Apart from lacking suspension, taxi rides this trip where not too frightening.

Apart from lacking suspension, taxi rides this trip where not too frightening.

Then it was back to Hangzhou station for the fast train to Ningbo. Trains have come a long way since the first time we tried them in 2006. The locals don’t now spit on the floor of the carriages for one thing. Actually, spitting seems to be much less common across the board, probably due to the anti-spitting initiative implemented just before the Beijing Olympics. In the past I have witnessed a guy in a hotel lift just casually spit into the corner of the lift, and while eating breakfast in an open plan lobby restaurant, a passer-by spat into one of the plant pots.

On arrival at Ningbo station we had to queue for a taxi, the queue must have been at least 100m long. To pass the time we guessed how long it would be before we got a taxi, I suggested a 30’ wait, Helen thought one hour, and Andrew (our “guide”) split the difference with 45’. After 31 minutes we had our taxi, not that Helen is competitive at all, but I had the feeling that she would have preferred to wait the extra half hour in order to get the win!

After checking in at the hotel, Andrew informed us of the next appointment and then said “now you can rest”. They always say that in a way as if they are doing you a favour! Our next appointment was meeting two sets of current parents, at 7pm and 8pm. Those two consultations lasted until 9:30 and afterwards we decided that a visit to the hotel bar was in order for a nightcap. As we left the lift on the fifth floor we could hear loud music and a sign pointing the way to the “Vikings Bar”, sounds promising we thought, hope it’s not too busy though. As it was there was no-one else in the bar at all, just a karaoke machine, there were no helmets or drinking horns on the walls either. In fact I was surprised there was even a barman present because we didn’t get the impression the bar was well used, and when we came to pay he even had to call up someone from customer services before we could settle up.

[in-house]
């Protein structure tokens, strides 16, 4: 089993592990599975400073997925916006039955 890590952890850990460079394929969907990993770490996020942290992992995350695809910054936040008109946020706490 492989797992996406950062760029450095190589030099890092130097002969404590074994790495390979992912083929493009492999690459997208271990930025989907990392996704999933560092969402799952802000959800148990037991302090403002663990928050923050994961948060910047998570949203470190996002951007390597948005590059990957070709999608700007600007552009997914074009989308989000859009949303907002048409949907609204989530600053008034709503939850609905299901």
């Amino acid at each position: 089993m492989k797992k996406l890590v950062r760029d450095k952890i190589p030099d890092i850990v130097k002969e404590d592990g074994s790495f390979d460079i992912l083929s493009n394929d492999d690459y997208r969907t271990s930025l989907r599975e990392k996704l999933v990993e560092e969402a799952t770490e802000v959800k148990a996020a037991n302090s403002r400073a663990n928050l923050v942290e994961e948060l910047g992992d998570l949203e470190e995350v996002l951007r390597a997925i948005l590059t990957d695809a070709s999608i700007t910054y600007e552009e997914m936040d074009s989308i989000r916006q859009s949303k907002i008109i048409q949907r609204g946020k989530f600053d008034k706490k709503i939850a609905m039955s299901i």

Back in the room I noticed that there was a packet of Love Letters on the minibar display. No, they were not what you think, but a box of biscuits. The minibar price list had them down as “leisure biscuits” though, so …

A box of interestingly named leisure biscuits...

A box of interestingly named leisure biscuits…

Unfortunately I didn't have time to take advantage of the available bike hire. I suspect however that the actual available bikes may not have been at the same spec as implied by the photo used here.

Unfortunately I didn’t have time to take advantage of the available bike hire. I suspect however that the actual available bikes may not have been at the same spec as implied by the photo used here.